Reconciliation and first communion were paired in the same school year. Before we could even think about receiving communion, lots of practice went into our virgin visits to the confessional. We learned our acts of contrition; we knew the protocol of who said what to whom; our transgressions were locked and loaded and ready to fire. The night our class filed into the cathedral we all took a seat in a single pew; we were a chain gang linked together by nervous complexions and sin. We had a choice; we could talk to the priest behind the confessional screen or face to face. I was wary of the whole scene, but when my number came up I decided the only way to do it was face to face. If this man was going to judge, absolve, and sentence me, he wasn’t going to do it from behind a screen. He was going to see my 2nd grade hands shaking and my pathetic trembling lower lip. The problem was I had nothing to say. Later years would tell another story, but at that time I was a pretty good kid. I didn’t really do anything worth confessing other than act like a brat once in a while. I didn’t think with all the planning and getting dressed up and everything, saying I was a brat was really worthy of the occasion. This was a big show and it deserved a grand finale.
I walked in and sat in the chair opposite Father Louis. He looked at me. I looked at him. He squinted a little my way. I raised an eyebrow. He lowered his head and stared up at me. I turned in my chair and gave him a little of the hairy eye. He folded his hands in front of him and blinked deliberately. I thrust out my chin and flared my nostrils. This wasn’t my first reconciliation; it was a Sergio Leone movie. Suddenly I started to speak in tongues. Whose tongue? I don't know. It wasn't my tongue. I told stories of rotten things that I never did. “I stole Gertie’s girdles and hid them under the insulation in the attic for a week. She’s still itching. Instead of putting my quarter in the collection basket I took two out so I could buy Charlie’s Angels trading cards. I spit in the water fountain. I cheat at Candy Land all the time. I cheat on spelling tests too even when I know the words. I just like to cheat. I’m a big cheater Father Louis. I hide my vegetables in my napkin and throw them in the garbage even though Mrs. Bessinger told us to give thanks for our food and pray for those poor kids in China with no rice. I pinched my nephew to see if he’d cry" (well that one’s true), on and on it went. Father Louis, who knew me well, in fact he was at our house for dinner three times a week, was wise to me. He let me go on for a while, probably for the sheer entertainment of it all. “Ali” he finally interrupted, as I was about to confess to murder, “take a breath and go say five Hail Marys.” I asked him if I should still say my Act of Contrition. “Might as well.” So I did and went back to the pew to beg forgiveness for all my imaginary misdeeds. Later I found out that I had stayed in the confessional longer than anyone and subsequently developed a reputation for being a very sinful child.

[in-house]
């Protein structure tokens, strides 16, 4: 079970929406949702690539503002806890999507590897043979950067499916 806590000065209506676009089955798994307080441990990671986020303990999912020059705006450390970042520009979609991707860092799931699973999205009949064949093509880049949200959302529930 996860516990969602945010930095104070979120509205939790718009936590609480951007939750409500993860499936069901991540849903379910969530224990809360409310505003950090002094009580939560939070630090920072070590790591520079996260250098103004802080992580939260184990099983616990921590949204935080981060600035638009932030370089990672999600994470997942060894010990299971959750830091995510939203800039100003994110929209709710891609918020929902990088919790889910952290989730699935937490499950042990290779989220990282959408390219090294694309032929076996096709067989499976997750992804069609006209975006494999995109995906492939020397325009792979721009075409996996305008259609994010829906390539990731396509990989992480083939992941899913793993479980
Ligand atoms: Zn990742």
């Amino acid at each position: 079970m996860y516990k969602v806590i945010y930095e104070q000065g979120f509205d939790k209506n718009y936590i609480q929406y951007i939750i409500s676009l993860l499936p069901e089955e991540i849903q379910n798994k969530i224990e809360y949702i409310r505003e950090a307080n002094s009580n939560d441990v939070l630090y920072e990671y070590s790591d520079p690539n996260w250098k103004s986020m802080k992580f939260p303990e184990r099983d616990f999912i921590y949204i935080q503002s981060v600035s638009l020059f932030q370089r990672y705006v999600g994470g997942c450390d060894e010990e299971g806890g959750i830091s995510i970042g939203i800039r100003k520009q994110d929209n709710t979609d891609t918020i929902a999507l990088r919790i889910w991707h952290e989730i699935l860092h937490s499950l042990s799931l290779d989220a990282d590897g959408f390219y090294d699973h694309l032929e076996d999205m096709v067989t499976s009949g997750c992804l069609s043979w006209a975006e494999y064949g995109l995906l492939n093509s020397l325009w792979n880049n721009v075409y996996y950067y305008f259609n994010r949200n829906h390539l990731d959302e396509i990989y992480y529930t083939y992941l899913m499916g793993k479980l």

On deck was first communion. It is a profoundly important sacrament, but kids rarely realize that until much later. For a little girl, the day is all about the dress. I had seen pictures of girls in their miniature wedding dresses at their first communion. A little creepy? Sure. But it was a chance to wear layers of lace and crinoline and maybe even a veil! I’d still like to know who had the swell idea of dressing us all as identical alter boys when it was my turn for first communion. All the pretty scenes in my head faded. I was foiled by uniforms again. In this case the cliché is solid: a picture says a thousand words. Witness, if you will, Reader the great joy I was feeling on that day.